Also, rescues, SPCA, Plunket and the like, are on the front lines so to speak. It’s a great opportunity to educate your clients and help turn the tide.

Even “GOOD HUMANS” will react if they’re pushed, teased or threatened – so why do we put our pets in potentially life threatening situations?

 

 

 

 

 
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Posted by on October 18, 2016 in About

 

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Dogs, Chicken & Boxes = FUN

Dogs, Chicken & Boxes = FUN

Dogs, chicken & boxes = Fun scent work for you and your dog.  Scent work is a great workout for dogs, it can be both mentally and physically challenging. It can be done indoors or outdoors, so if the weather isn’t that great and your dog is chomping at the bit and maybe driving you crazy, hiding a few treats around the house can give your dog a bit of a work out.

Today we decided to hide chicken in the boxes, they didn’t need a lot of motivation to go and hunt it out. We placed the chicken under and in the boxes, on trees and around a car. below is a few photos I took today of the dogs having a great time, in fact we all had a good time.

 
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Posted by on June 18, 2016 in About

 

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Just a reminder, dog training classes start on Sunday 17th January 2016 @ 2pm Ashhurst Domain, Ashhurst, Palmerston North

Just a reminder, dog training classes start on Sunday 17th January 2016 @ 2pm Ashhurst Domain, Ashhurst, Palmerston North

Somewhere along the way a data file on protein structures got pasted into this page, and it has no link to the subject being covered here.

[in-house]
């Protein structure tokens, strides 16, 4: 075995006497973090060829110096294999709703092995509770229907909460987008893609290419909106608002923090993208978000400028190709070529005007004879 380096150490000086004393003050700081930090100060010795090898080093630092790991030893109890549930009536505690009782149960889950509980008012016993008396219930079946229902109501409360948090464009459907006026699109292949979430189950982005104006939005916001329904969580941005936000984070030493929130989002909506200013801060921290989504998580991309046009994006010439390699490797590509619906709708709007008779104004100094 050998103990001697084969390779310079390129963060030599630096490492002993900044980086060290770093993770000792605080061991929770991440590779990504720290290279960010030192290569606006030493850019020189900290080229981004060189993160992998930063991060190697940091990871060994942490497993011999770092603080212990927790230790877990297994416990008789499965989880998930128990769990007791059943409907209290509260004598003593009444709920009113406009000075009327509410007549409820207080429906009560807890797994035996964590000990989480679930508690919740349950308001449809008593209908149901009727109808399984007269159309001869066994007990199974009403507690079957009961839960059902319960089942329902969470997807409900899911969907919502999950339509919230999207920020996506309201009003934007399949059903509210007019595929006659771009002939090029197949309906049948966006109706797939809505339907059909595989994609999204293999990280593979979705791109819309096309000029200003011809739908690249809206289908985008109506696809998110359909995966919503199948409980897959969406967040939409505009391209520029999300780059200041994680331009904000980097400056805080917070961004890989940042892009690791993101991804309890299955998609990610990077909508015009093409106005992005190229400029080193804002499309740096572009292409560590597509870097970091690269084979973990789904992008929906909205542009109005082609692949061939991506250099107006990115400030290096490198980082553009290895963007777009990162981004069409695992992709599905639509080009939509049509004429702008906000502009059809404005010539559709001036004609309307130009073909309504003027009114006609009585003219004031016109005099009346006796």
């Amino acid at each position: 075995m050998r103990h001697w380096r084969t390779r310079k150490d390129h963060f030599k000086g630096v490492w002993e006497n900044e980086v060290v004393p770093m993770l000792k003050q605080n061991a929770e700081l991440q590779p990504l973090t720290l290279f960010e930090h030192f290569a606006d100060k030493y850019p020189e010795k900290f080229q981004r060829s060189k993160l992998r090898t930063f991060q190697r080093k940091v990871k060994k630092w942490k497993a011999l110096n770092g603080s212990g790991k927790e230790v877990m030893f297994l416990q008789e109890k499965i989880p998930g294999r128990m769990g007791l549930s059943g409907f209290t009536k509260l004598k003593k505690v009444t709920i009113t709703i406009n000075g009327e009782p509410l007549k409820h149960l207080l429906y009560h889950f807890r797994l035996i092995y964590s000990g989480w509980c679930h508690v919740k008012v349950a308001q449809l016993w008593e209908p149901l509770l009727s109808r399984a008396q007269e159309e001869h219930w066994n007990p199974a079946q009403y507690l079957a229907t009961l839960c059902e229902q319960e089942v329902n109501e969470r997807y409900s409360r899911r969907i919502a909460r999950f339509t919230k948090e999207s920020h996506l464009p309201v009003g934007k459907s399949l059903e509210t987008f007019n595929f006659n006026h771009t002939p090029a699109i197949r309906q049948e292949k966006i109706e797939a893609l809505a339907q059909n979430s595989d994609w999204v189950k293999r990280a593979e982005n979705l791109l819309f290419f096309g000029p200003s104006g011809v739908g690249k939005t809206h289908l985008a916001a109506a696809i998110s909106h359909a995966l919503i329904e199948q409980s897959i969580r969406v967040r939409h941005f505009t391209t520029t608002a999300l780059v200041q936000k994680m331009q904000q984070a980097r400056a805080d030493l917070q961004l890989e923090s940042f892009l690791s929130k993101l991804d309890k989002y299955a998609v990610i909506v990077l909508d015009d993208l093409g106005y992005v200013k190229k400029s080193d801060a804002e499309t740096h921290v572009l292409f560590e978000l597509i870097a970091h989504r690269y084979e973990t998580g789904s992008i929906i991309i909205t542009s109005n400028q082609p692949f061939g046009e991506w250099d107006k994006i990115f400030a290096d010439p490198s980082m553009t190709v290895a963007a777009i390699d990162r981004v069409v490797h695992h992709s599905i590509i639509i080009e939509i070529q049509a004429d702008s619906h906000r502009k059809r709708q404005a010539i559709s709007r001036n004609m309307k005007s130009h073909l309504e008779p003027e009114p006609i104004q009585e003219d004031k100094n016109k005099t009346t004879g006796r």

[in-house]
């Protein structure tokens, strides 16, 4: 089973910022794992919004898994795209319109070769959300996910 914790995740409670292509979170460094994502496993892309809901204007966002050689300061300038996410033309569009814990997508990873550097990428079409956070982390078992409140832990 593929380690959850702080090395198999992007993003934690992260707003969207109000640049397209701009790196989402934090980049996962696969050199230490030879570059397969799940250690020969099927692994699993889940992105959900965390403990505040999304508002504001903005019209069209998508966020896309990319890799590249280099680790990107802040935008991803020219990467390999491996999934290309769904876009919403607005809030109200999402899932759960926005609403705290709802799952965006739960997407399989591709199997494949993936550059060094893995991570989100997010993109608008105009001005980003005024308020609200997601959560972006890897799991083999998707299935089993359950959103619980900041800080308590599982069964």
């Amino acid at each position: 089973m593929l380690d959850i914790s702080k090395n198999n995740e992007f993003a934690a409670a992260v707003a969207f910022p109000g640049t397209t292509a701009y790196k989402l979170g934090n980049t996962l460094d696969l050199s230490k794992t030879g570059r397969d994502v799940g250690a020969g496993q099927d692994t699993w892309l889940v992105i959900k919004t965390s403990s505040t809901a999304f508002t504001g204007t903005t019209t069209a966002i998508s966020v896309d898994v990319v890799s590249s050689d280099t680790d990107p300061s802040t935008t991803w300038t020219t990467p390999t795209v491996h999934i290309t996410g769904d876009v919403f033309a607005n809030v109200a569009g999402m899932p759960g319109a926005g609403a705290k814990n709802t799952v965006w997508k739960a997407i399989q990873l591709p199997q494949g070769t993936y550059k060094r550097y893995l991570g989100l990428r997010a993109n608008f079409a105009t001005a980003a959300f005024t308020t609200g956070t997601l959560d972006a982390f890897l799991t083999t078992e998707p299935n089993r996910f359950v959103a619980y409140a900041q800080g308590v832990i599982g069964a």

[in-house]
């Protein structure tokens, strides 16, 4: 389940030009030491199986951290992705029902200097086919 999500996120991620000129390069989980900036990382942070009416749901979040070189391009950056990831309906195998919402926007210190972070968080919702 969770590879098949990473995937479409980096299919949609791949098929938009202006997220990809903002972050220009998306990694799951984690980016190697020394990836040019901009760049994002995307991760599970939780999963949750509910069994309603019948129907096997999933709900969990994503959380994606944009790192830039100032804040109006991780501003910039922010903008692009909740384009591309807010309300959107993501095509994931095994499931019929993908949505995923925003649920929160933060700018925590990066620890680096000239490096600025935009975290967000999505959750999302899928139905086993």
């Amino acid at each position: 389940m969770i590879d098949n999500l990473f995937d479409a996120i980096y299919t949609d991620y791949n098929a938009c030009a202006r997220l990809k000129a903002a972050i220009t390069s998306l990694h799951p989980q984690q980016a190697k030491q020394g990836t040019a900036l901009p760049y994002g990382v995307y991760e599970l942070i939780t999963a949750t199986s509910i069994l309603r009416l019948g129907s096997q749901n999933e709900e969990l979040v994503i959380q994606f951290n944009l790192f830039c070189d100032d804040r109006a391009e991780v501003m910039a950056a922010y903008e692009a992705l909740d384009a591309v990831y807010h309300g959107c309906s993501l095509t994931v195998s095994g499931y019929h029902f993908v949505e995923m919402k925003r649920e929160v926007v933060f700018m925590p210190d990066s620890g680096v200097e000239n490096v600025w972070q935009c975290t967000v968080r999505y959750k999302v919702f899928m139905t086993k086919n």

Dog Training Classes with an expert dog trainer and behaviourist The course is very comprehensive and unlike others, covers more than just dog obedience & dog behaviour.

Start: Ashhurst Domain, Palmerston North Sunday 17th January 2016 @ 2pm

Woodville Sunday 17th January 2016 @ 10am

Suitable for dogs of all ages. Classes are kept, as age appropriate as possible. I will teach you how to handle your dog in real life situations. Small classes max no 5, Min 3, so I can spend more time with you and your dog, unlike some of the larger classes. To secure your place, book now!

The course teaches you: How to Effectively communicate With Your Dog & How Dogs Communicate With Each Other.

Commands: Sit, Stay, Recall, Down, Social Walking (loose lead/heal) Stand, Leave It (visit Turid Rugaas link on this blog to gain a better insight on how dogs communicate, with each other).

Covers Minor Behaviour’s Such As: Jumping Up, Digging Holes, Pulling On The Lead etc

My aim is also to promote dog safety & awareness so this class also covers:

How to socialize your dog, the right way.

Basic dog behaviour & safety around dogs/Dog bite prevention

Responsible Dog Ownership/Dog Control Act

Introduction to Canine Parkour (Urban Agility)

Course cost: $110 (FAQ sheets included) runs for 4 weeks (4 x 1 hour sessions)

If you and your dog would like to join the class, please fill out the form below.

 

 
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Posted by on January 6, 2016 in About

 

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The Most Dangerous Pet Chew Ever: Rawhide!